[Make-wifi-fast] emulating wifi better - coupling qdiscs in netem?
dpreed at deepplum.com
dpreed at deepplum.com
Wed May 30 18:57:53 EDT 2018
I would toss netem rather than kludging around what appears to be a fundamental design choice made in ins conceptualization. Make a "netem2".
FreeBSD has a very nice framework for emulating far more general packet queuing/routing/... in the kernel, called NetGraph. It's incredibly general, and could straightforwardly, with high performance, have modules that do exactly the right emulations of network structures with such blocking, etc. and even random delays.
I know this because in my day job at TidalScale, we heavily use NetGraph to implement new very low level protocols, which is pretty straightforward, even including complex multi-adapter adaptive forwarding of our private protocols on 10 and 40 GigE links. Super flexible, entirely in the kernel, running either at real-time priority or not, in a mix.
In contrast, the Linux TC framework seems very inflexible, as you've found, in trying to push it to do what it is not designed to do.
So tossing netem might be far better. I wonder if NetGraph has ever been ported into some Linux kernel environment...
From: "Dave Taht" <dave.taht at gmail.com>
Sent: Wednesday, May 30, 2018 1:28pm
To: make-wifi-fast at lists.bufferbloat.net
Subject: [Make-wifi-fast] emulating wifi better - coupling qdiscs in netem?
The match to reality of my "wifi slotting" code for netem was so
disappointing that I was extremely reluctant to push support for it up
to mainline iproute2.
I've now spent months failing to come up with something that
could emulate in linux the non-duplex behavior and arbitration steps
that wifi goes through in order to find a new station to transmit to,
or receive from, using netem as a base.
Getting that non-duplex behavior right is the *single most important
thing*, I think, for trying to emulate real wireless behaviors in
real time that I can think of (and to thus be able to run and improve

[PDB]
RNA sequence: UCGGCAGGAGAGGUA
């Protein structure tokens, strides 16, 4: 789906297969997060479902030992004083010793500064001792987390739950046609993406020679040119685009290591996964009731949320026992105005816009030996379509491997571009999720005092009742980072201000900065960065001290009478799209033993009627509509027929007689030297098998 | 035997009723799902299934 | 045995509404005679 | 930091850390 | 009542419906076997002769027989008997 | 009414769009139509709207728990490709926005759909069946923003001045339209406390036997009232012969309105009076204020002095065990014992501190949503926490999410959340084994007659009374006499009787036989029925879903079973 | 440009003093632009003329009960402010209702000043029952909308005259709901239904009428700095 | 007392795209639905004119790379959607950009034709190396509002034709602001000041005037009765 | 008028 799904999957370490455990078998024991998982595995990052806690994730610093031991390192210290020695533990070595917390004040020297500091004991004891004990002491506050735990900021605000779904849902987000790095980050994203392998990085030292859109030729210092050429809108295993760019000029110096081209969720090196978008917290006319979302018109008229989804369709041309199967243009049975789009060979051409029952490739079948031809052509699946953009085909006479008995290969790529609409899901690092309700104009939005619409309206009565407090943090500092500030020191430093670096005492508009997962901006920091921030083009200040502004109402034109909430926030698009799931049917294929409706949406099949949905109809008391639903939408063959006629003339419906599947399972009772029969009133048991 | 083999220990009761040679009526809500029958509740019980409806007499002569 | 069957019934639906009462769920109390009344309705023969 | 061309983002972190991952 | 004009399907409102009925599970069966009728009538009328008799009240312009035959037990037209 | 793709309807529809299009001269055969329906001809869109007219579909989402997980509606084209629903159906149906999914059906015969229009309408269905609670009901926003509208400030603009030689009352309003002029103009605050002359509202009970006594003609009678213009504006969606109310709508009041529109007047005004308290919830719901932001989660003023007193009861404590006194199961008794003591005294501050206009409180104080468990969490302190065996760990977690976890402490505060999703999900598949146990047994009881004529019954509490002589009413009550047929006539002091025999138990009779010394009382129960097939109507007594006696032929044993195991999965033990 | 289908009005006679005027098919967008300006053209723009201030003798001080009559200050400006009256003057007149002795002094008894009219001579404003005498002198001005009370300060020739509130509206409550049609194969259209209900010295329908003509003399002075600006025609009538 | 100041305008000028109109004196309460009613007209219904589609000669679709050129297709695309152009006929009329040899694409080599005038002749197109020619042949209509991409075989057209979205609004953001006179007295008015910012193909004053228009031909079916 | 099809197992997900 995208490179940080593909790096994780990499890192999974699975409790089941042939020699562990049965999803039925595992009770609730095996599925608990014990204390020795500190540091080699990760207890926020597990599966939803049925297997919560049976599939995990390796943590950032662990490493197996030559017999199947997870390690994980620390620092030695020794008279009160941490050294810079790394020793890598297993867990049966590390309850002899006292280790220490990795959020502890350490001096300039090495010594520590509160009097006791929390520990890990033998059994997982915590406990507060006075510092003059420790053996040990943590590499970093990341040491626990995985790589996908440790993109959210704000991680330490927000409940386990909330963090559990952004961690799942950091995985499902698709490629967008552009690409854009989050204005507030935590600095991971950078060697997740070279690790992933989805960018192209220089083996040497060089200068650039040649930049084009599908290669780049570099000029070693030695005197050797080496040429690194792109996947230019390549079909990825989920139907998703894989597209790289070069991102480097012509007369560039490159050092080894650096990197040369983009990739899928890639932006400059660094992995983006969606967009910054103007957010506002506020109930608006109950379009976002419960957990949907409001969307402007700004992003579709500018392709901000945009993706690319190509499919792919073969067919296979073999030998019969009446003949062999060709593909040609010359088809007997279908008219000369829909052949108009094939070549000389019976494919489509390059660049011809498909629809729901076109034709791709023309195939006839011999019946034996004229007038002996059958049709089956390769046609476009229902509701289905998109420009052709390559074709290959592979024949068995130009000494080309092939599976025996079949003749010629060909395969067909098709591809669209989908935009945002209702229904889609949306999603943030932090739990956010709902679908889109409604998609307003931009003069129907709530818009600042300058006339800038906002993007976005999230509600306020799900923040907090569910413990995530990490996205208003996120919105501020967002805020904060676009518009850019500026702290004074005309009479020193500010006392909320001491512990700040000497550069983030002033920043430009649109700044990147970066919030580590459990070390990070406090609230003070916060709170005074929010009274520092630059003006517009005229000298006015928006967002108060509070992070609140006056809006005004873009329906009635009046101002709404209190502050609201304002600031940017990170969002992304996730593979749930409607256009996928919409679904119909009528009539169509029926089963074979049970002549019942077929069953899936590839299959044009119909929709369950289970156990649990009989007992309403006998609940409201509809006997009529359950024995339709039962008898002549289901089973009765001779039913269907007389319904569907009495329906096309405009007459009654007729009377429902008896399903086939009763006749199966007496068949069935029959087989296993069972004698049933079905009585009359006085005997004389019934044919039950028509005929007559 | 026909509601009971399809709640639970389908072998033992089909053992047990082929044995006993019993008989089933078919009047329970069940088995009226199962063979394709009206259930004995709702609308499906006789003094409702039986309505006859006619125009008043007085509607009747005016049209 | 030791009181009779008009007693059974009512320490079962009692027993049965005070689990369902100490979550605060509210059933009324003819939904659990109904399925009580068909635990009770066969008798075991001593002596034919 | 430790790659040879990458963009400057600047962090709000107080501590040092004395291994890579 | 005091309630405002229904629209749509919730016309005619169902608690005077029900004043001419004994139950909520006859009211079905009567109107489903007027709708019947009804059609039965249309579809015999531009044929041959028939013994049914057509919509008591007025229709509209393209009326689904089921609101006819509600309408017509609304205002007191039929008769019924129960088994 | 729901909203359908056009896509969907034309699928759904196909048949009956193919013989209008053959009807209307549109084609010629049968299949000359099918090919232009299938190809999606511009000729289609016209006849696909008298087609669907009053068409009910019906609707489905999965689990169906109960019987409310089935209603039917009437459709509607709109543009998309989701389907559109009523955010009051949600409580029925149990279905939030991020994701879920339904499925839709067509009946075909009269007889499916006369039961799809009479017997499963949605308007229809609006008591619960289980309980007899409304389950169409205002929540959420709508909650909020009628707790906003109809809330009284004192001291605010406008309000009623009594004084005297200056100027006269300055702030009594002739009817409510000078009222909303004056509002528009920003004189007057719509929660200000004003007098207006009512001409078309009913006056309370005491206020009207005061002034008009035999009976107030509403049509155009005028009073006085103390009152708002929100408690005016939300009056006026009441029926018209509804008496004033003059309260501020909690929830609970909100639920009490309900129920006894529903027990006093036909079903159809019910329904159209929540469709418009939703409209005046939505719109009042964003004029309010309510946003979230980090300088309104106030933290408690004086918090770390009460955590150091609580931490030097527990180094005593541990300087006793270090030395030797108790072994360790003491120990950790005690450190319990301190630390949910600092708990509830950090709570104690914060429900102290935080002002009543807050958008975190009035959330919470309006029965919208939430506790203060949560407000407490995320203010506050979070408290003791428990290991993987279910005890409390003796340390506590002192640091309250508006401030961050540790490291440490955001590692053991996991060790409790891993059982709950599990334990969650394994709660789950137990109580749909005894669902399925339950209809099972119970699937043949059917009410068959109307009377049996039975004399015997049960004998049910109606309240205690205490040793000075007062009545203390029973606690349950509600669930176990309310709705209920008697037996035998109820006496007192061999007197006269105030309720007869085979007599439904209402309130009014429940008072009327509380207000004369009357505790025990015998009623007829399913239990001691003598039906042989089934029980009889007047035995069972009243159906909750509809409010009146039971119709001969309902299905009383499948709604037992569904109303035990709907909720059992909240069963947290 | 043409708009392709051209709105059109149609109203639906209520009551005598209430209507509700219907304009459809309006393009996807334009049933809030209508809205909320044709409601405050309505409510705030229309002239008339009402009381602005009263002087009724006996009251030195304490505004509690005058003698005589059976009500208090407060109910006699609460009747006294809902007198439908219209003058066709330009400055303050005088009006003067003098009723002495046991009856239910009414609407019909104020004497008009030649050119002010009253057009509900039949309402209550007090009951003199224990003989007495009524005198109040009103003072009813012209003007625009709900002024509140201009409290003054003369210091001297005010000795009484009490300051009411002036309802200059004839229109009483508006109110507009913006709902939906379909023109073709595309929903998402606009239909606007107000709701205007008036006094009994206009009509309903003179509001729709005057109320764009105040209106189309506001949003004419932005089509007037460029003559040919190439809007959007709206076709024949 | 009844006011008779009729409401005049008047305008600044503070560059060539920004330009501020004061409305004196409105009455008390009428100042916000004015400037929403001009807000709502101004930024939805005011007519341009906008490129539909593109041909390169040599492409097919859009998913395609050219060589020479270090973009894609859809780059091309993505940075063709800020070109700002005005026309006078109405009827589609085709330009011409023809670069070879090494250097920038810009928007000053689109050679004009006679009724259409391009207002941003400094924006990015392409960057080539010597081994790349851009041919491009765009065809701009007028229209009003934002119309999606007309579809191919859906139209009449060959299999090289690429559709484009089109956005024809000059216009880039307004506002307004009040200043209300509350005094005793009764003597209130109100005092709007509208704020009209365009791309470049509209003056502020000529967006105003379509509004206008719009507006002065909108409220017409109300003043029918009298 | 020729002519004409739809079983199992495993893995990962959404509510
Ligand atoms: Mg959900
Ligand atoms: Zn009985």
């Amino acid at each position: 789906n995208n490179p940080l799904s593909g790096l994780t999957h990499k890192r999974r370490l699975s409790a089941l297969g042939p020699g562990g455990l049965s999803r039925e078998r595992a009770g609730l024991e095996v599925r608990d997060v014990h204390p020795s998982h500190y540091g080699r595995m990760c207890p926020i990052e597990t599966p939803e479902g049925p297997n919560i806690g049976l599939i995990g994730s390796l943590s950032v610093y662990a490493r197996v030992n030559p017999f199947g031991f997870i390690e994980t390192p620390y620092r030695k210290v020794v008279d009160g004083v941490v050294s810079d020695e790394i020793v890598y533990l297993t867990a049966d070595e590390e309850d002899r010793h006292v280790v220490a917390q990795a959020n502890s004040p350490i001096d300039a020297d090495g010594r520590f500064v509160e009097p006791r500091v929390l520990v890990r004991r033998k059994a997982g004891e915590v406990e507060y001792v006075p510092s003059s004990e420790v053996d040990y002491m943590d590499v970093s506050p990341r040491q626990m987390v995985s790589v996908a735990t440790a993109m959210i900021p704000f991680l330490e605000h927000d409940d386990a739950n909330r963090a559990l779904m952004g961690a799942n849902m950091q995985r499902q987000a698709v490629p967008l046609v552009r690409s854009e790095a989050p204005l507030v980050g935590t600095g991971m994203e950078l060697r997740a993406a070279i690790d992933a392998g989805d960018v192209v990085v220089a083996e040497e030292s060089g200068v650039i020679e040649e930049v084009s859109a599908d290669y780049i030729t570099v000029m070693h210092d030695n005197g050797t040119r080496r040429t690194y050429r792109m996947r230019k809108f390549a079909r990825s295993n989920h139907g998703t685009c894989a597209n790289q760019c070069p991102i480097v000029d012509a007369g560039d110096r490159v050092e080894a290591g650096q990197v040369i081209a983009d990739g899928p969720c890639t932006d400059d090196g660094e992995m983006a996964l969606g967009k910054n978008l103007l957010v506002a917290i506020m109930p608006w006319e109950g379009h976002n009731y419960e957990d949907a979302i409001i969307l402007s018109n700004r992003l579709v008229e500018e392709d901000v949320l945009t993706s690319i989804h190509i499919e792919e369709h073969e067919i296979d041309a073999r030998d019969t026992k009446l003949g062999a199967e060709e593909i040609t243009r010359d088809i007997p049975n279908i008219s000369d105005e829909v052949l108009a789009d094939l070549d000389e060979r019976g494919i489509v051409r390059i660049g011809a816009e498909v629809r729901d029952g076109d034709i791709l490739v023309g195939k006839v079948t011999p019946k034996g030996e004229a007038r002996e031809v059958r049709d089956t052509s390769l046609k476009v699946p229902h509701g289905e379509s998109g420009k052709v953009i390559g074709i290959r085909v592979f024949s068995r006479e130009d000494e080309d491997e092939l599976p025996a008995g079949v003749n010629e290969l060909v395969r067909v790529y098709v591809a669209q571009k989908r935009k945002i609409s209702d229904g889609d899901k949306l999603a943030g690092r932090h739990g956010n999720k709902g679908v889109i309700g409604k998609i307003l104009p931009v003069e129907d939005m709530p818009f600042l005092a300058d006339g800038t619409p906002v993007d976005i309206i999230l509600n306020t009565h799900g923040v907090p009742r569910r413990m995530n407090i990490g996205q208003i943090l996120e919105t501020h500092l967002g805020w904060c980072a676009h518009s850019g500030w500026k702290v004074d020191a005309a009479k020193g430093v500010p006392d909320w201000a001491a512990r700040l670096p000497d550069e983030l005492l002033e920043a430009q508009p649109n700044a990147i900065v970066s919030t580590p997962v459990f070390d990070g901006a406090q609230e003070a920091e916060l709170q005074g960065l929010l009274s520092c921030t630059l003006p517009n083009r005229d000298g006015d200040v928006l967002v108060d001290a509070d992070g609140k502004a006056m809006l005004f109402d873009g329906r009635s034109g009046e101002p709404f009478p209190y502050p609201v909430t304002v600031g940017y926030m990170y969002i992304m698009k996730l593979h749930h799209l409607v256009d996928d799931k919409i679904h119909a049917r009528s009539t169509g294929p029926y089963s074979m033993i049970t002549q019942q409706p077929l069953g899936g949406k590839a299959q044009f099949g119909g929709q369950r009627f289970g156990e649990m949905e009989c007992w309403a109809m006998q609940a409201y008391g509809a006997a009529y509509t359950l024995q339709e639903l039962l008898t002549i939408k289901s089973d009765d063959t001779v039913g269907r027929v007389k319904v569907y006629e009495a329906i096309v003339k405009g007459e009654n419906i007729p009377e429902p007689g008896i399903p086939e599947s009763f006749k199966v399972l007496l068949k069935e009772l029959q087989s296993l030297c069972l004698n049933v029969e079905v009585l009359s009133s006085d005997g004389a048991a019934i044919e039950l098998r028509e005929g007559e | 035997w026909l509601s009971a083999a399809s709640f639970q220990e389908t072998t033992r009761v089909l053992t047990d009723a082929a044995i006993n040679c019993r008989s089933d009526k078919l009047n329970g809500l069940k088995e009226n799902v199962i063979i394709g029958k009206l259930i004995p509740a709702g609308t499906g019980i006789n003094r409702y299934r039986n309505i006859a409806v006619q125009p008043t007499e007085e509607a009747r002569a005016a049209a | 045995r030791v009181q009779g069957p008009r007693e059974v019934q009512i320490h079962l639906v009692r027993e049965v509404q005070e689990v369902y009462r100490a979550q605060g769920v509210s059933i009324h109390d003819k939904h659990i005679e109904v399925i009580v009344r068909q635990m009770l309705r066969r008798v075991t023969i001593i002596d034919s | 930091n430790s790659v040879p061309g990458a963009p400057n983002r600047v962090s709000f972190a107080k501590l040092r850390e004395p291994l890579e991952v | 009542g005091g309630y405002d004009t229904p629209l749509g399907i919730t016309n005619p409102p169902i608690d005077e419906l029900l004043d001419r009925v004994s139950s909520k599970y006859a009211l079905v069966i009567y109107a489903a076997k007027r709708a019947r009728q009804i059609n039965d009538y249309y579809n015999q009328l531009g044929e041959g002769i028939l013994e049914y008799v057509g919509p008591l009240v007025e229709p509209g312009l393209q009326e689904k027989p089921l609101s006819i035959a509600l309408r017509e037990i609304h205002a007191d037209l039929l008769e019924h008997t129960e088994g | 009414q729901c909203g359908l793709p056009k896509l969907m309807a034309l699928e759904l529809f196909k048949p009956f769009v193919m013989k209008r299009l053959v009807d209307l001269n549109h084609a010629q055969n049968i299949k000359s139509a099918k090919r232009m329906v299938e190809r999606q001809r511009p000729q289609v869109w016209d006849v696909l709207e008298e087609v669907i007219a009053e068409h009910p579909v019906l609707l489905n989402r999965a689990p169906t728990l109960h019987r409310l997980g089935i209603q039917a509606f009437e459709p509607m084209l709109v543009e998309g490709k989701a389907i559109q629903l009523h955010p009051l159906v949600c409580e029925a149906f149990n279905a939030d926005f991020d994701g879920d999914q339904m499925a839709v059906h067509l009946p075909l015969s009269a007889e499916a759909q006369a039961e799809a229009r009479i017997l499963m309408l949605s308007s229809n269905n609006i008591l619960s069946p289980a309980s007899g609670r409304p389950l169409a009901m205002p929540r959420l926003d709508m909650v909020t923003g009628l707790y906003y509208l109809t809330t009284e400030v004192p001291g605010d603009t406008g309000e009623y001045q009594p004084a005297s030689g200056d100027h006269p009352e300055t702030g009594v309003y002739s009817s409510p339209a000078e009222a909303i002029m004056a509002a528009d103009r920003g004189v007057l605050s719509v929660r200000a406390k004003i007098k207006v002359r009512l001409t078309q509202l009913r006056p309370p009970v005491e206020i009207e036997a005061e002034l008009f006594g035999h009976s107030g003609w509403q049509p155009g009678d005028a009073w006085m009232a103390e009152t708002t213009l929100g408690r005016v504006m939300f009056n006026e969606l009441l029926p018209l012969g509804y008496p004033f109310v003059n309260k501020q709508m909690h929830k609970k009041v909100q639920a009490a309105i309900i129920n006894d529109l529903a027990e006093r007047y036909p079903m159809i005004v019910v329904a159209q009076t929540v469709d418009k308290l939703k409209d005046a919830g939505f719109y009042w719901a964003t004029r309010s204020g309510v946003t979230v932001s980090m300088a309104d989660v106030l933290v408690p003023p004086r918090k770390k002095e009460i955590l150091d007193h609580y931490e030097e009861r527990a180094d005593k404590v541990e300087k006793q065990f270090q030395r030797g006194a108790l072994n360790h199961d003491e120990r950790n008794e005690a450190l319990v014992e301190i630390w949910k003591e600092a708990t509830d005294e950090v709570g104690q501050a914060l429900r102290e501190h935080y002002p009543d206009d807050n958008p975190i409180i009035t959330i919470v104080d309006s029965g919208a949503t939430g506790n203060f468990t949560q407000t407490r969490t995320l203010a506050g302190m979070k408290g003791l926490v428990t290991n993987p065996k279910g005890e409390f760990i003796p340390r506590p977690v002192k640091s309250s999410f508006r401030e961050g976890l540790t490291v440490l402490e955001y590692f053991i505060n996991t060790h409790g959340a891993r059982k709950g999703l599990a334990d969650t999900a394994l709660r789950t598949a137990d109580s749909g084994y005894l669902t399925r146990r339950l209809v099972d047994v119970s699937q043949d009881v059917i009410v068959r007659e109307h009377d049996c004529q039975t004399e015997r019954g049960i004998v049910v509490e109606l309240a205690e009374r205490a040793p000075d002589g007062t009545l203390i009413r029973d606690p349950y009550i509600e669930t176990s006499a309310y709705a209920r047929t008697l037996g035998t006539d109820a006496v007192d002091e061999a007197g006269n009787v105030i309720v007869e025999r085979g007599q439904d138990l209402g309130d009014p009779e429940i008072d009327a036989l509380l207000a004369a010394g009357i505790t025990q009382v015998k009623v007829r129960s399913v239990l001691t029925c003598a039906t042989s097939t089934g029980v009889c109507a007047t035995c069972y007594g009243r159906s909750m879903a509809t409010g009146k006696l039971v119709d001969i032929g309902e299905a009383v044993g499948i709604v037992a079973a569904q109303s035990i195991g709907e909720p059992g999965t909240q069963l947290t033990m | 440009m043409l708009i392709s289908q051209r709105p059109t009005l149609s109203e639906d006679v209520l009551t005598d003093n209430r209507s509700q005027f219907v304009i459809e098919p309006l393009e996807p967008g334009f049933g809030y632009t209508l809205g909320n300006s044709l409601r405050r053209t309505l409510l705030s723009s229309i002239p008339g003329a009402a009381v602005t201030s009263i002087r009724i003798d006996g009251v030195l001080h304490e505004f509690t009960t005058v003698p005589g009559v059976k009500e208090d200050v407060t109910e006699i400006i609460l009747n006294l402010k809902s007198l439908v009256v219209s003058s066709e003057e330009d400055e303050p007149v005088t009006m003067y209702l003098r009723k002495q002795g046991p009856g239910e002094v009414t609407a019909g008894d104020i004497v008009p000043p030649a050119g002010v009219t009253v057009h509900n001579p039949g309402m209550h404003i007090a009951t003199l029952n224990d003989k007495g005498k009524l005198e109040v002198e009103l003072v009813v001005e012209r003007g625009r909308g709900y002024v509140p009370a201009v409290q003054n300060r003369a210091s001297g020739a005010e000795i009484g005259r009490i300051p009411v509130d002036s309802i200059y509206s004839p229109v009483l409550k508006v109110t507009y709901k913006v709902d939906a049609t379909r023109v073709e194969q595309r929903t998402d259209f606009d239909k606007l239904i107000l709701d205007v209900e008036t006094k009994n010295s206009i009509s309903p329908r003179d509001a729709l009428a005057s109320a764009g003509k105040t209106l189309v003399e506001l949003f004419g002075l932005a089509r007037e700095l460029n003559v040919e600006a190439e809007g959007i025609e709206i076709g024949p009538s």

various e2e transports against it).
A potential tc API seems simple:
tc qdisc add dev veth1 root netem coupled # master (AP)
tc qdisc add dev veth2 root netem couple veth1 # client
tc qdisc add dev veth3 root netme couple veth2 # client
Something more complicated would be to create some sort of
arbitration device and attach that to the qdiscs. (which would make
it more possible to write arbitration devices to emulate lte, gpon,
cable, wireless mesh and other non-duplex behaviors in real time)
But how to convince qdiscs to be arbitrated, only allowing one in a
set to transmit at the same time? (and worse, in the long run,
allowing MU-MIMO-like behaviors).
I'm tempted to *not* put my failed thinking down here in the hope that
someone says, out there, "oh, that's easy, just create this structure
with X API call and use Y function and you're clear of all the
potential deadlock and RCU issues, and we've been doing that for
years, you idiot! Here's the code for how we do it, sorry we didn't
submit it earlier."
What I thought (*and still think*) is of creating a superset of the
qdisc_watchdog_schedule_ns() function is a start at it:
tag = qdisc_watchdog_create_arb("some identifier");
qdisc_watchdog_schedule_arb(nsec, tag); /* null tag = schedule_ns */
which doesn't allow that qdisc instance to be run until the arbitrator
says it can run (essentially overriding the timeout specified)
But I actually wouldn't mind something that worked at the veth, or
device, rather than qdisc level...
PS I just spent several days working on another aspect of the problem,
which is replaying delay distributions (caused by interference and
such)... and that, sigh, to me, also belongs in some sort of
arbitration device rather than directly in netem. Maybe tossing netem
entirely is the answer. I don't know.
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